But – the universe does not really maximize or minimize its “Lagrangian” across space and time. Long ago, Lagrange thought so… but Hamilton argued that it seems to calculate a “minmax” solution, the kind of solution we find in a competitive game between two antagonistic opponents. There is a lot that humanity still does not know about these basic principles in physics. For a more serious discussion of what we know about how the universe works, click here.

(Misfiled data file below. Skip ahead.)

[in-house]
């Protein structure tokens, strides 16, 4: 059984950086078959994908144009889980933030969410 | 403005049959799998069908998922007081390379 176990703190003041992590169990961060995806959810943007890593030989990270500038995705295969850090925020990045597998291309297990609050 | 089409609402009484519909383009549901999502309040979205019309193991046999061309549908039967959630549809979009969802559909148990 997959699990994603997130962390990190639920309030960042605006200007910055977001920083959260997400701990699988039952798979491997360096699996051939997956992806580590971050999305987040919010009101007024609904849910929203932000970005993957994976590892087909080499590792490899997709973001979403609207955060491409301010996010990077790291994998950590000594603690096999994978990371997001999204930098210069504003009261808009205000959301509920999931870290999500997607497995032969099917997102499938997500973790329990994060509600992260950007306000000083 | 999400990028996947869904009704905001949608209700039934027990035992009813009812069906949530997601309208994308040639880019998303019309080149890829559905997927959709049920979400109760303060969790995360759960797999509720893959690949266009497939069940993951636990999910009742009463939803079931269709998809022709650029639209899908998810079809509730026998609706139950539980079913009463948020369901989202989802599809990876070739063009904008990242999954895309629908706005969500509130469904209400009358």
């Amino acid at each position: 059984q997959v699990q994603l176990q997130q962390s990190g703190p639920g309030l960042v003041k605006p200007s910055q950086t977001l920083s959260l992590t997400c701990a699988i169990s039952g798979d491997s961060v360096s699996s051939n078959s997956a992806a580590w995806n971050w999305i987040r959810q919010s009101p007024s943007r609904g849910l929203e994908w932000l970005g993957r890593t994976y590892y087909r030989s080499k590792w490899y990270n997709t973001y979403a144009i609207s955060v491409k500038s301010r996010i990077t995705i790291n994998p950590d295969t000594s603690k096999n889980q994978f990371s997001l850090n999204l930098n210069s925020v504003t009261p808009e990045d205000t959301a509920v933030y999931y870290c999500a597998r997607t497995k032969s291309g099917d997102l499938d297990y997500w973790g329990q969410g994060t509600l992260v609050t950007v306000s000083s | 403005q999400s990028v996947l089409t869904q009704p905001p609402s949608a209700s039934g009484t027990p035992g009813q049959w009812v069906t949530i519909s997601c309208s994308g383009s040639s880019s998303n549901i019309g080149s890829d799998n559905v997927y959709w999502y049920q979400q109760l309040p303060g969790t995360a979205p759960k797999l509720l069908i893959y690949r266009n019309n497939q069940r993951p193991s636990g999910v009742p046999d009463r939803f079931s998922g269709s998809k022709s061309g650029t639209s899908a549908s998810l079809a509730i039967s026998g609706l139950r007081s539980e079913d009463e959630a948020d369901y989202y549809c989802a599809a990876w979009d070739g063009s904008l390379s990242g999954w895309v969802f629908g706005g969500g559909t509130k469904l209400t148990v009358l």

Many economists would be very quick to add that nineteenth century economics worked very hard to overcome the earlier idea of collective utility, which came from earlier work in Britain by people like John Stuart Mill. But many of us , like Von Neumann, believe that cynical postmodernists did not fully understand or respect Mill. Von Neumann’s more modern work on cardinal utility functions is the cornerstone of modern stochastic economics and decision theory and the Bellman equation and more modern understanding of how humans do not quite achieve the perfection and success that they are born to strive for. Yet conflicts and games do exist, and are beyond the scope of this “made simple” section.